Ice Bear

Here’s another business based on receiving taxpayer or ratepayer money.

Welcome to Ice Bear.

Ice Bear is another method for storing electricity. Without storage, it’s impossible for unreliable sources, such as wind and solar, to supply large amounts of electricity.

Renewable portfolio standards (RPS) are forcing utilities to adopt renewables, such as wind and solar, but the grid is put at risk, and reliability reduced, unless there is a way to store electricity.

Enter Ice Bear, a product of Ice Energy Corporation.

Glacier ice. Photo by D. Dears.
Glacier ice. Photo by D. Dears.

 

Ice Bear’s systems will help Southern California Edison (SCE) meet California’s mandate of having 50 MW of storage on line this year: Unfortunately it comes at a cost to ratepayers and taxpayers.

Thus far, Ice Bear users have received around $630,000 from SCE’s, Optimization Energy Efficiency Program.

Reportedly, the average customer made an investment of approximately $140,000, but, on average, each received a rebate of around $70,000, or half the investment.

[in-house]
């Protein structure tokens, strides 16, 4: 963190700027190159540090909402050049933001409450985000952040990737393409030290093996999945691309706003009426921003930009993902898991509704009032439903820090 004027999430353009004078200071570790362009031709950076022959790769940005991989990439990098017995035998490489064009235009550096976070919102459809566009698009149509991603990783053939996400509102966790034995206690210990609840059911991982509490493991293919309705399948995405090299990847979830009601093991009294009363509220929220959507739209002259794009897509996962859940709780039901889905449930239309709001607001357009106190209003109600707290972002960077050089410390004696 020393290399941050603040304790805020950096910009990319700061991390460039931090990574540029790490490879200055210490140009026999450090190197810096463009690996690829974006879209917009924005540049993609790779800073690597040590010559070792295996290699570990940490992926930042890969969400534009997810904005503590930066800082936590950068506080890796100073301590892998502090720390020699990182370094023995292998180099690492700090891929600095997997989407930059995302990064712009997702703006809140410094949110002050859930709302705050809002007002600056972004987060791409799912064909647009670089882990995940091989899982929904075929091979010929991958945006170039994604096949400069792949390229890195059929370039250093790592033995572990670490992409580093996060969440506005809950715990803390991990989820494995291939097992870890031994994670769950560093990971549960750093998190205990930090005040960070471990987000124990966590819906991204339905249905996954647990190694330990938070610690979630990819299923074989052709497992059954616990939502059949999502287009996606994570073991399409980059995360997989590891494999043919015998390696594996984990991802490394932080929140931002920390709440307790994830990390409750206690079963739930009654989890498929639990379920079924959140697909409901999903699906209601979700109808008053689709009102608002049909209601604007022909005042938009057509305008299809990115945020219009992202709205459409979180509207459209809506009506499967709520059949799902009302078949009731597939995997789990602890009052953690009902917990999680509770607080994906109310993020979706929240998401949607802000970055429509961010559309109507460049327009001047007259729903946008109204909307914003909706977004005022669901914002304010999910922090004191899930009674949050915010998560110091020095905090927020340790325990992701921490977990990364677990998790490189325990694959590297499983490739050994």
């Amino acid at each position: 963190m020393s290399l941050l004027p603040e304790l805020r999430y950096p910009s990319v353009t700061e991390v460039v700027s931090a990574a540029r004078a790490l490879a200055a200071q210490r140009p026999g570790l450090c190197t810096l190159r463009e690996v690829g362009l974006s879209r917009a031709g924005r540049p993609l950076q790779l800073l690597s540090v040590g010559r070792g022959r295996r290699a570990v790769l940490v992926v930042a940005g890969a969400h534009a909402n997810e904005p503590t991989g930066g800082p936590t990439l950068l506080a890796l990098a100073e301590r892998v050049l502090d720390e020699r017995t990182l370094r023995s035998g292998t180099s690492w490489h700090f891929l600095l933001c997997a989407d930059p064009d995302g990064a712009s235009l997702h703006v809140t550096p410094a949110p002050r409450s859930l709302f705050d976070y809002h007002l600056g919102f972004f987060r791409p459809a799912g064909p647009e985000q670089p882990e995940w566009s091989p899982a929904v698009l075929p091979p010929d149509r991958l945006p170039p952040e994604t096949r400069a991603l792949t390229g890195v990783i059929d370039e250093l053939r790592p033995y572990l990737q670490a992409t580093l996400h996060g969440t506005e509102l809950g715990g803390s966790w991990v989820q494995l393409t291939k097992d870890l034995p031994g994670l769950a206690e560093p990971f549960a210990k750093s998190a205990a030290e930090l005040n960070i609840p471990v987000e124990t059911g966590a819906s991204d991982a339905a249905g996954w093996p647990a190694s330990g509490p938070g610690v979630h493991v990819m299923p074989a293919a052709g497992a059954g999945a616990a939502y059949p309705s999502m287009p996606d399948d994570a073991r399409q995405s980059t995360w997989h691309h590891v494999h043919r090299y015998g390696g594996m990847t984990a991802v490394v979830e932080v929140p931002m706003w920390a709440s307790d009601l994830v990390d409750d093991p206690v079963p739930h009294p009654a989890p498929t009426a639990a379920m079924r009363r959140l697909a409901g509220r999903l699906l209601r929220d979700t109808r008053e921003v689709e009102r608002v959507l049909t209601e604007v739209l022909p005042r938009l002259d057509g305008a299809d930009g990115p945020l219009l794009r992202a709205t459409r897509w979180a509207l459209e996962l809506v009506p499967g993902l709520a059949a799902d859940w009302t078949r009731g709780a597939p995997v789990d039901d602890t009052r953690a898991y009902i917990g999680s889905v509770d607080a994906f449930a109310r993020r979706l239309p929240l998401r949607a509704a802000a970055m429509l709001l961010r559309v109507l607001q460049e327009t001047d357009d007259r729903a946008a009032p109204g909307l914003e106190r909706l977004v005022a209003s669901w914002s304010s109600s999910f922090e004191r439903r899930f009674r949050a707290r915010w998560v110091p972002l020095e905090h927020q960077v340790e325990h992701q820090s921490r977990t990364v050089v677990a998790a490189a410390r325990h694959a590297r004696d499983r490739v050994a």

In theory, the Ice Bear uses electricity during off-peak hours to make ice, then, during peak hours, the stored ice can be used to reduce the air-condoning load when the grid is operating at its peak, typically during the afternoon.

Supposedly, this eliminates the need to add new generation capacity. What isn’t mentioned, however, is that the investment is merely being postponed. At some point, additional generating capacity will have to be added, assuming the economy grows.

The Ice Bear roof top units look like air-conditioning units, and are installed near existing AC units

The Ice Energy Corporation’s web site says, “State mandates to reduce greenhouse gas emissions and integrate increasing amounts of generation from clean, renewable sources like wind and solar further complicate the equation.”

Here, we have tacit admission that it’s the effort to cut CO2 emissions that’s causing the need for storage and that without storage, wind, solar, and other unreliable renewables won’t work.

Another twist to this story, is how PV solar roof top panels, which can’t generate electricity when the sun doesn’t shine, are using the Ice Bear to store thermal energy at shopping malls for use in the evening to augment the Mall’s air-conditioning system.

But, is the Ice Bear a low cost solution?

Maybe — if utilities have to meet mandates for energy storage.

But definitely not, when compared with building new power plants — that will have to be built, eventually, anyway.

The Ice Bear system costs around $2,070 per KW. This compares with $1,100 per KW to build a new gas-fired power plant.

Once again, mandates to cut CO2 emissions are hurting ratepayers and taxpayers.

 

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